It does not take a genius to work out that this situation is a disaster for pro-Europeans and opponents of the far right in France and beyond. But Macron, who carries an axe in one hand and a European flag in the other, is still held up as a saviour of progress by much of the political elite. What his supporters will find is that a deregulatory economic agenda is actively corrosive to the progressive dream of Europe.

The political agenda of Macron – like that of the Labour right, Hillary Clinton and the rightward-drifting establishments of Europe’s social democratic parties – is an agenda sustained only by the collective delusion of its adherents. Every day, it pushes ordinary people into the arms of the far right and resurgent nationalism.

The politics of technocratic centrism are resistant to being labelled in ideological terms, so perhaps we ought to describe them in their own terms. They are incompetent. The growing movement of French workers and students currently mobilising against Macron’s reforms are not just fighting over their own wages and public services.

They are the only force that can save the European project from itself.

Arsène Wenger. Credit: Getty
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My biggest regret of the Wenger era? How we, the fans, treated him at the end

Arsenal’s greatest coach deserved better treatment from the Club’s supporters. 

I have no coherent memories of Arsenal before Arsène Wenger, who will leave the Club at the end of the season. I am aware of the Club having a new manager, but my continuous memories of my team are of Wenger at the helm.

They were good years to remember: three league titles, seven FA Cups, the most of any single manager in English football. He leaves the Club as the most successful manager in its history.

I think one of the reasons why in recent years he has taken a pasting from Arsenal fans is that the world before him now seems unimaginable, and not just for those of us who can't really remember it. As he himself once said, it is hard to go back to sausages when you are used to caviar, and while the last few years cannot be seen as below par as far as the great sweep of Arsenal’s history goes, they were below par by the standards he himself had set. Not quite sausages, but not caviar either.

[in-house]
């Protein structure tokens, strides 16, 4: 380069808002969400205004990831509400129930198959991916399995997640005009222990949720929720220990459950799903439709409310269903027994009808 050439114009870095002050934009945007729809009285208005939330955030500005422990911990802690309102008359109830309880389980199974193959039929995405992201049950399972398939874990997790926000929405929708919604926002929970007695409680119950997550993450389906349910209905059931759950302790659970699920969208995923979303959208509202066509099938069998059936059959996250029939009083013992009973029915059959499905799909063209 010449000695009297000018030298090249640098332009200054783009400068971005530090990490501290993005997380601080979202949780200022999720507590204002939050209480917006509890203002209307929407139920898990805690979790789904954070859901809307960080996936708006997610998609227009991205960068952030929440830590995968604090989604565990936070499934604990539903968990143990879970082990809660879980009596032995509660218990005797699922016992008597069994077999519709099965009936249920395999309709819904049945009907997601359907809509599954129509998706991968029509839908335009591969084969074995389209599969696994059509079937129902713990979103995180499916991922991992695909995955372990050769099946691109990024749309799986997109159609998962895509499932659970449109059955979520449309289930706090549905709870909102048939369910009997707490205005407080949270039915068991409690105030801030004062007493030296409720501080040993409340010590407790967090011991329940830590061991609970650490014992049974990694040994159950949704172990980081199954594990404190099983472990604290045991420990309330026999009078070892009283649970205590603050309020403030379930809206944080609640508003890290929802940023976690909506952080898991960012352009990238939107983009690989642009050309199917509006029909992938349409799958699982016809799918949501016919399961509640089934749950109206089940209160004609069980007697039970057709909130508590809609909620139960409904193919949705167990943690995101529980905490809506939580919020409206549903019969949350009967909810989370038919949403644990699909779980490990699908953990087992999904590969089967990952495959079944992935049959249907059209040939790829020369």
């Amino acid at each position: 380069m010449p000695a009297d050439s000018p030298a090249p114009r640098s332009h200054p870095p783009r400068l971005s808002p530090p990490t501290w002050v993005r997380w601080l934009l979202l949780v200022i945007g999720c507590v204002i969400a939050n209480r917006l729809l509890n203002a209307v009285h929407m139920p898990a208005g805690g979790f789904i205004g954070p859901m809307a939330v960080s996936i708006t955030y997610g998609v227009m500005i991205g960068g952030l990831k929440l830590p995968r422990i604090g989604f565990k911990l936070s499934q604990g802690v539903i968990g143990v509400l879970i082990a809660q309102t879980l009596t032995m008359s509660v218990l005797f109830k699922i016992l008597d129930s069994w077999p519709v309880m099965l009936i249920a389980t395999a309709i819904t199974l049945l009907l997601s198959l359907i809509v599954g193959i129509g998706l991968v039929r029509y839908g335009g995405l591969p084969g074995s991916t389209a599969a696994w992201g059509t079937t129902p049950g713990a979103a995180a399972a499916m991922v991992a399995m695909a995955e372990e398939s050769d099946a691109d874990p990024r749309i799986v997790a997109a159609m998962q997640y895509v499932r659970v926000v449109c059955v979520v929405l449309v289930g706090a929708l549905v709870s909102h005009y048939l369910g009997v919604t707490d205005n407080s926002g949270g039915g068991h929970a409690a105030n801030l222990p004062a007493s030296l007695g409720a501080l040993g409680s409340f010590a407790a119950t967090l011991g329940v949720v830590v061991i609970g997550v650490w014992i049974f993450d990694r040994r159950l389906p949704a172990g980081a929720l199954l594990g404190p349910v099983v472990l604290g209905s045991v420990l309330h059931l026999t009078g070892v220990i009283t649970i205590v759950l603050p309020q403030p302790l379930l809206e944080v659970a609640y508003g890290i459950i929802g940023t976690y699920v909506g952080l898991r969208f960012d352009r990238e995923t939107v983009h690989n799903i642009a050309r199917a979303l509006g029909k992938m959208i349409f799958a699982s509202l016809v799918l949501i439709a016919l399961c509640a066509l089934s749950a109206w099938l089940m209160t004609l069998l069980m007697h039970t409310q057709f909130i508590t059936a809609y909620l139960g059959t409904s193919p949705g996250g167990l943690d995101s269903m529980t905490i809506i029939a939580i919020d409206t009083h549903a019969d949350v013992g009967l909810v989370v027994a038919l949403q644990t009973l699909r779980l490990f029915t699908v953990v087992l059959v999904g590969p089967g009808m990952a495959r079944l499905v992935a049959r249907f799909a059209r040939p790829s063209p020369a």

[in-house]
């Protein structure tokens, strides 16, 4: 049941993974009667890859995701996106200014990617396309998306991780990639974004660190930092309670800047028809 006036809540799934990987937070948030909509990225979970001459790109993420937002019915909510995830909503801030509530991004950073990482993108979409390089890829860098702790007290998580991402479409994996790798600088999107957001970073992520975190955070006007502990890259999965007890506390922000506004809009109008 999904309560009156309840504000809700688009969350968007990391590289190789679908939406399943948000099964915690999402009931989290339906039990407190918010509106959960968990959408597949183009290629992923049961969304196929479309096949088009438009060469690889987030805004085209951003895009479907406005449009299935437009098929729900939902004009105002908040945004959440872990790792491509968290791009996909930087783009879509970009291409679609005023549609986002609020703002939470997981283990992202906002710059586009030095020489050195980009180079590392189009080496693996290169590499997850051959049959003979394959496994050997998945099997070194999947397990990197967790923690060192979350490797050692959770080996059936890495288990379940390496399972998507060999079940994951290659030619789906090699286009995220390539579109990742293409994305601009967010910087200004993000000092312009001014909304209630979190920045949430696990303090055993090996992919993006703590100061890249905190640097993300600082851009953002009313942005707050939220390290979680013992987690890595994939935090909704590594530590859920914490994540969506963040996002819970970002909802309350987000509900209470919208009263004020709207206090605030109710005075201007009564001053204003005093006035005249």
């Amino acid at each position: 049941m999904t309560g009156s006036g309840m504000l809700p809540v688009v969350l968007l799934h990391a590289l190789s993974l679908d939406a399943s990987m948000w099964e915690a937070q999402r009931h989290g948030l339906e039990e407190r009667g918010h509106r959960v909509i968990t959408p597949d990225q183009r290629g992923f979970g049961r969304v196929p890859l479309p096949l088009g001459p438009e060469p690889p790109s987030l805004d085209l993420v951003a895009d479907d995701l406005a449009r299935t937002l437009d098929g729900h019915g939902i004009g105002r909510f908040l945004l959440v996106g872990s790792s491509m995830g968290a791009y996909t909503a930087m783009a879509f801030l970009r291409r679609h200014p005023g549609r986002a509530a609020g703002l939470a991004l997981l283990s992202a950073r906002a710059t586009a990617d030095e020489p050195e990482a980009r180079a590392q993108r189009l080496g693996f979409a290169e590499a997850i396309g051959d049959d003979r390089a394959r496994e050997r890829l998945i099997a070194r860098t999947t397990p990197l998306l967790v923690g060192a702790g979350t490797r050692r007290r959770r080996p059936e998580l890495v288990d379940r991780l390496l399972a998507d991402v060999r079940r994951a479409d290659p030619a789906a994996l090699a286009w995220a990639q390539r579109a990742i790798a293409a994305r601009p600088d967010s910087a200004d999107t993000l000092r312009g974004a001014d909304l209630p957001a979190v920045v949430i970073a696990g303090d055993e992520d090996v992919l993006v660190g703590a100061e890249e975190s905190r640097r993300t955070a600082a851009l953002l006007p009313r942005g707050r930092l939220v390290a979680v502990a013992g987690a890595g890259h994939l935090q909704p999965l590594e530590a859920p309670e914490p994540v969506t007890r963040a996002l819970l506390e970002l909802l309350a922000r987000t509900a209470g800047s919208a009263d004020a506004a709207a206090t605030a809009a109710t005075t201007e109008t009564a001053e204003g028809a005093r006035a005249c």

There was the period of financial restraint from 2005 onwards, in which the struggle to repay the cost of a new stadium meant missing out on top player. A team that combined promising young talent with the simply bang-average went nine years without a trophy. Those years had plenty of excitement: a 2-1 victory over Manchester United with late, late goals from Robin van Persie and Thierry Henry, a delicious 5-2 thumping of Tottenham Hotspur, and races for the Champions League that went to the last day. It was a time that seemed to hold the promise a second great age of Wenger once the debt was cleared. But instead of a return to the league triumphs of the past, Wenger’s second spree of trophy-winning was confined to the FA Cup. The club went from always being challenging for the league, to always finishing in the Champions League places, to struggling to finish in the top six. Again, nothing to be sniffed at, but short of his earlier triumphs.

If, as feels likely, Arsenal’s dire away form means the hunt for a Uefa Cup victory ends at Atletico Madrid, many will feel that Wenger missed a trick in not stepping down after his FA Cup triumph over Chelsea last year, in one of the most thrilling FA Cup Finals in years. (I particularly enjoyed this one as I watched it with my best man, a Chelsea fan.) 

No one could claim that this season was a good one, but the saddest thing for me was not the turgid performances away from home nor the limp exit from the FA Cup, nor even finishing below Tottenham again. It was hearing Arsenal fans, in the world-class stadium that Wenger built for us, booing and criticising him.

And I think, that, when we look back on Wenger’s transformation both of Arsenal and of English football in general, more than whether he should have called it a day a little earlier, we will wonder how Arsenal fans could have forgotten the achievements of a man who did so much for us.

Stephen Bush is special correspondent at the New Statesman and the PSA's Journalist of the Year. His daily briefing, Morning Call, provides a quick and essential guide to domestic and global politics.